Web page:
I was just informed that an image I shot in Sudan, for the Education Development Center was recently used in the Chronicle of Philanthropy in a story by Nicole Wallace.

It’s always rewarding to see my images being used to raise awareness about the work of my NGO clients!

Here’s a short summary of the article: and the link to the entire article

To improve education in southern Sudan, one nonprofit organization relies on a relatively old technology: the radio.

Nearly 150,000 students in 600 elementary schools receive instruction in English, math, their local language, and basic skills over the airwaves through Southern Sudan Interactive Radio Instruction, which is run by the Education Development Center, in Newton, Mass. Evaluations by the group found that students who received the radio instruction achieved educational gains 5 to 10 percent higher than in a control group of similar students.

The Education Development Center provides sites with rugged radios that can be wound up or recharged by means of a small solar panel. “Most of the schools have no electricity,” says Richard Trewby, who oversees the program.

Despite the growing excitement about the use of mobile technology in international-development work, Mr. Trewby sees a role for radio, which is inexpensive and can reach remote areas that still don’t receive cellphone service. What’s more, he says, the medium allows for the distribution of more complicated information.

I also did a blog post with images from Sudan during my work there last year. Here’s the content

Sudan Assignment Continues: EDC SSIRI project

I’ve spent the day documenting Education Development Center’s SSIRI  (Southern Sudan Interactive Radio Instruction). The project is a program of the Southern Sudan Ministry of Education, Science and Technology (MoEST). It is funded by United States Agency for International Development (USAID) and administered by Education Development Center (EDC). Four SSIRI activities provide learning opportunities for children, adults, and teachers in Southern Sudan.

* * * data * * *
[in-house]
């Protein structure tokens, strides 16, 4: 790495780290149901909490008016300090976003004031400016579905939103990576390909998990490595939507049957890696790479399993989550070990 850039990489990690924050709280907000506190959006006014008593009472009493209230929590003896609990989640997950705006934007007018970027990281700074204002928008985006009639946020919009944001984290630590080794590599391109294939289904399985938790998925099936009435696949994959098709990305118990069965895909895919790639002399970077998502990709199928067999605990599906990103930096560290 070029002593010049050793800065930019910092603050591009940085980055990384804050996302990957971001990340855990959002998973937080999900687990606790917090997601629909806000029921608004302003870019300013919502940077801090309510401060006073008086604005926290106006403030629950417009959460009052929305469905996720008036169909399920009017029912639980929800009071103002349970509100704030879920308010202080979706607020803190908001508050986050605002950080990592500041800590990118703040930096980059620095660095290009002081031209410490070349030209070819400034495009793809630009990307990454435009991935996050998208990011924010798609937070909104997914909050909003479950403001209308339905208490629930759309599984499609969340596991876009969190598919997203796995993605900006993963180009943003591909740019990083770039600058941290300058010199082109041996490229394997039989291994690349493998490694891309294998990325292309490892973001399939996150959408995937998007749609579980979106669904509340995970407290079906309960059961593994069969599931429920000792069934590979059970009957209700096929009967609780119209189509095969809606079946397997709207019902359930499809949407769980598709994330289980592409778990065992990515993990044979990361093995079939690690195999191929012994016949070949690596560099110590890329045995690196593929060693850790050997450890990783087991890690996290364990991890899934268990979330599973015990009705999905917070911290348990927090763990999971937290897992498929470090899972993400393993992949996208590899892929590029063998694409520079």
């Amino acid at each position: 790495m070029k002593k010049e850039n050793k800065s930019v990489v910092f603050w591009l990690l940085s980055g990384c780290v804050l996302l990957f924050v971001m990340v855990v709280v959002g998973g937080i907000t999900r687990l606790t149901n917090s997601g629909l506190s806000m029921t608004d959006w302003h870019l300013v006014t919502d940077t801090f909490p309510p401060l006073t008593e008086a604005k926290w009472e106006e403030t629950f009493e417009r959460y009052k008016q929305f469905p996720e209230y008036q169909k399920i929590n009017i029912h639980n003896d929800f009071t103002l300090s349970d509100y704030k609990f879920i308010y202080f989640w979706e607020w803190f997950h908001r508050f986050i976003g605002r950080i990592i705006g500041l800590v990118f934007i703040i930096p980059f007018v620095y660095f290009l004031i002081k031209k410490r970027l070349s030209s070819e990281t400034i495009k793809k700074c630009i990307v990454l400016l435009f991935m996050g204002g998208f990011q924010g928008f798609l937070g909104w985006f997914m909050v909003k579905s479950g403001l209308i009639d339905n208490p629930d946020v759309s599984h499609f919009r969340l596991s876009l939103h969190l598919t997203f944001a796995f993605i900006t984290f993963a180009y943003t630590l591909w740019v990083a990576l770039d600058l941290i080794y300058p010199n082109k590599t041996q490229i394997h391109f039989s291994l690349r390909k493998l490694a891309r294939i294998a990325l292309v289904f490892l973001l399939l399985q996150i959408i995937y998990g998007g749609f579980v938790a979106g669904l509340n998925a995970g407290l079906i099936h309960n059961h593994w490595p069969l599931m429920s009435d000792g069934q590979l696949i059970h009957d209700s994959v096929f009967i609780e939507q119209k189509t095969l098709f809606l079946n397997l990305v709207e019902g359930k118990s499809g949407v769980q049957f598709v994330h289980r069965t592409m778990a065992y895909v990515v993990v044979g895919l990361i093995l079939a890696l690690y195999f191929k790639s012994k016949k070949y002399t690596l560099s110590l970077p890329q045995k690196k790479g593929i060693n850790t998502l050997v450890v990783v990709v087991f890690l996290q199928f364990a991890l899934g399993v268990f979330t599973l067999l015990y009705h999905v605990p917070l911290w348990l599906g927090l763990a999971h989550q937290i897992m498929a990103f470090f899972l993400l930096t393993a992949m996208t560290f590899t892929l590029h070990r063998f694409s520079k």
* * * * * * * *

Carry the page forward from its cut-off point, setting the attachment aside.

Working in place like Sudan, or just about anywhere that I work, means being flexible. Today we had itinerary that was completely planned out from 830 in the morning until 7 PM, but due to some torrential rain in the early morning hours, our schedule was doomed from the start. In Juba where most roads are unpaved and unmaintained, a rain storm means the cancellation of many normal activities for business people and students.


This morning we were to meet the minister of education. Using Education Development Center’s Toyota land cruiser, we were able to get to the minister’s office on time, but were informed that he was still trying to get into the office. After waiting for some time we decided to proceed with the rest of our schedule. We visited a school where the S. S.I R. I program was in effect. The photos that you see here are images of the classrooms will children during a radio lesson.

Here is some more information about EDC’s radio project:

THE LEARNING VILLAGE: IRI programs based on the Southern Sudanese Primary School Syllabus. The lessons are designed to complement classroom instruction in local language literacy, English language, mathematics, and life skills for Grades 1-4.

RABEA: Radio Based Education for All provides an excellent opportunity for Sudanese to learn or strengthen their English language skills.


PROFESSIONAL STUDIES FOR TEACHERS: A non-traditional distance learning course to improve the teaching practice in Southern Sudan. The programs are based on the MoEST in-service teacher education program.

ALTERNATIVE LEARNING TECHNOLOGIES: Some classes are unable to use the radio lessons because of broadcast schedule times. SSIRI provides alternative digital devices for these groups.


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